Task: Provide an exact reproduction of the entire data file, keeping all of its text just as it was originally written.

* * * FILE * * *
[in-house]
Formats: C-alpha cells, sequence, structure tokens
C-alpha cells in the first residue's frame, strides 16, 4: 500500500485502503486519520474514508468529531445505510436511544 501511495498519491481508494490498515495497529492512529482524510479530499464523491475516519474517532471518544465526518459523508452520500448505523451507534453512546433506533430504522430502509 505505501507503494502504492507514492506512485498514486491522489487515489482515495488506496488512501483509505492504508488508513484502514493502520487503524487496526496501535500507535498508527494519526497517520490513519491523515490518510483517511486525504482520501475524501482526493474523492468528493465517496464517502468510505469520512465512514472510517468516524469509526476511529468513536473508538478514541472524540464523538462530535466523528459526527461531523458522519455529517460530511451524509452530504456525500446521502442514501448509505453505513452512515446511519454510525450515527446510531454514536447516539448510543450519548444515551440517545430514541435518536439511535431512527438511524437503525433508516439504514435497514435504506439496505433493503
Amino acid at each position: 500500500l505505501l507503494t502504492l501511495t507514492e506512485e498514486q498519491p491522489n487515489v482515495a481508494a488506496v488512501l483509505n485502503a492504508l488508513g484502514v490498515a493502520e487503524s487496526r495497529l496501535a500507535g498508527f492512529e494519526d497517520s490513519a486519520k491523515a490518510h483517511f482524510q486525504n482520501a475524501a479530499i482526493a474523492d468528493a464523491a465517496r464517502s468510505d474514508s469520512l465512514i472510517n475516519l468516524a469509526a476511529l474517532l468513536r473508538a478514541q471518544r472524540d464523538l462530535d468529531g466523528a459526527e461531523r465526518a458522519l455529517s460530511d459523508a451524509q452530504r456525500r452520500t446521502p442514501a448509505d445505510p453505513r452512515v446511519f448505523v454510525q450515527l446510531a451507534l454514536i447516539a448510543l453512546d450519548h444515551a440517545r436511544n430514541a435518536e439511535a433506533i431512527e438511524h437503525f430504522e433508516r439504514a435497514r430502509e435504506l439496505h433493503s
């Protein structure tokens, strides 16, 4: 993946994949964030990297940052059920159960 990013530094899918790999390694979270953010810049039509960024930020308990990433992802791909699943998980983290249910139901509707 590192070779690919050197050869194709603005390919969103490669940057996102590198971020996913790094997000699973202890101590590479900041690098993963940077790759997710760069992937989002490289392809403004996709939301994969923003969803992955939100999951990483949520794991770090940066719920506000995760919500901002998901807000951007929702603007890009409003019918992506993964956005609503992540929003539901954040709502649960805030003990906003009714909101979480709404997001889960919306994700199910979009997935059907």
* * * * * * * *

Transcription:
[in-house]
Formats: C-alpha cells, sequence, structure tokens
C-alpha cells in the first residue's frame, strides 16, 4: 500500500485502503486519520474514508468529531445505510436511544 501511495498519491481508494490498515495497529492512529482524510479530499464523491475516519474517532471518544465526518459523508452520500448505523451507534453512546433506533430504522430502509 505505501507503494502504492507514492506512485498514486491522489487515489482515495488506496488512501483509505492504508488508513484502514493502520487503524487496526496501535500507535498508527494519526497517520490513519491523515490518510483517511486525504482520501475524501482526493474523492468528493465517496464517502468510505469520512465512514472510517468516524469509526476511529468513536473508538478514541472524540464523538462530535466523528459526527461531523458522519455529517460530511451524509452530504456525500446521502442514501448509505453505513452512515446511519454510525450515527446510531454514536447516539448510543450519548444515551440517545430514541435518536439511535431512527438511524437503525433508516439504514435497514435504506439496505433493503
Amino acid at each position: 500500500l505505501l507503494t502504492l501511495t507514492e506512485e498514486q498519491p491522489n487515489v482515495a481508494a488506496v488512501l483509505n485502503a492504508l488508513g484502514v490498515a493502520e487503524s487496526r495497529l496501535a500507535g498508527f492512529e494519526d497517520s490513519a486519520k491523515a490518510h483517511f482524510q486525504n482520501a475524501a479530499i482526493a474523492d468528493a464523491a465517496r464517502s468510505d474514508s469520512l465512514i472510517n475516519l468516524a469509526a476511529l474517532l468513536r473508538a478514541q471518544r472524540d464523538l462530535d468529531g466523528a459526527e461531523r465526518a458522519l455529517s460530511d459523508a451524509q452530504r456525500r452520500t446521502p442514501a448509505d445505510p453505513r452512515v446511519f448505523v454510525q450515527l446510531a451507534l454514536i447516539a448510543l453512546d450519548h444515551a440517545r436511544n430514541a435518536e439511535a433506533i431512527e438511524h437503525f430504522e433508516r439504514a435497514r430502509e435504506l439496505h433493503s
């Protein structure tokens, strides 16, 4: 993946994949964030990297940052059920159960 990013530094899918790999390694979270953010810049039509960024930020308990990433992802791909699943998980983290249910139901509707 590192070779690919050197050869194709603005390919969103490669940057996102590198971020996913790094997000699973202890101590590479900041690098993963940077790759997710760069992937989002490289392809403004996709939301994969923003969803992955939100999951990483949520794991770090940066719920506000995760919500901002998901807000951007929702603007890009409003019918992506993964956005609503992540929003539901954040709502649960805030003990906003009714909101979480709404997001889960919306994700199910979009997935059907």